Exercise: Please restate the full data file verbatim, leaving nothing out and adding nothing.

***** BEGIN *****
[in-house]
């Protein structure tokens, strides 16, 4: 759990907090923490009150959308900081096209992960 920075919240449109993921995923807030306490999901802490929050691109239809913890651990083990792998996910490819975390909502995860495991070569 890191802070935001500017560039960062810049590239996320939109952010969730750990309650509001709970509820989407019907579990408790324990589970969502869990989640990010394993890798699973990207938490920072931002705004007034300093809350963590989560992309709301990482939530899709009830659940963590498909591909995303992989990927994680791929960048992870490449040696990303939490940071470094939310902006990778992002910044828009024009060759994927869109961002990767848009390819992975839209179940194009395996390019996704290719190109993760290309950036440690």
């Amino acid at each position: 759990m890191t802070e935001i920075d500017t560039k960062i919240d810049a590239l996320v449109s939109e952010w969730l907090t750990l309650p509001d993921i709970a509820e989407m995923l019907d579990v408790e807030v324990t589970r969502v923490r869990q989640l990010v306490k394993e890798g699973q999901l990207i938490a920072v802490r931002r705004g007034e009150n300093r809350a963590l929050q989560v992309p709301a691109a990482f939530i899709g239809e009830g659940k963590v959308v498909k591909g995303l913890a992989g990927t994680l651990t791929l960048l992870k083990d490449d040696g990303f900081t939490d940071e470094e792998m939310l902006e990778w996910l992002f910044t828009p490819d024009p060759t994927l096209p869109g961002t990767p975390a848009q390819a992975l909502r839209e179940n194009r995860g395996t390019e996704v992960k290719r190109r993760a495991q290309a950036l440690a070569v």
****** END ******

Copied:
[in-house]
């Protein structure tokens, strides 16, 4: 759990907090923490009150959308900081096209992960 920075919240449109993921995923807030306490999901802490929050691109239809913890651990083990792998996910490819975390909502995860495991070569 890191802070935001500017560039960062810049590239996320939109952010969730750990309650509001709970509820989407019907579990408790324990589970969502869990989640990010394993890798699973990207938490920072931002705004007034300093809350963590989560992309709301990482939530899709009830659940963590498909591909995303992989990927994680791929960048992870490449040696990303939490940071470094939310902006990778992002910044828009024009060759994927869109961002990767848009390819992975839209179940194009395996390019996704290719190109993760290309950036440690």
């Amino acid at each position: 759990m890191t802070e935001i920075d500017t560039k960062i919240d810049a590239l996320v449109s939109e952010w969730l907090t750990l309650p509001d993921i709970a509820e989407m995923l019907d579990v408790e807030v324990t589970r969502v923490r869990q989640l990010v306490k394993e890798g699973q999901l990207i938490a920072v802490r931002r705004g007034e009150n300093r809350a963590l929050q989560v992309p709301a691109a990482f939530i899709g239809e009830g659940k963590v959308v498909k591909g995303l913890a992989g990927t994680l651990t791929l960048l992870k083990d490449d040696g990303f900081t939490d940071e470094e792998m939310l902006e990778w996910l992002f910044t828009p490819d024009p060759t994927l096209p869109g961002t990767p975390a848009q390819a992975l909502r839209e179940n194009r995860g395996t390019e996704v992960k290719r190109r993760a495991q290309a950036l440690a070569v």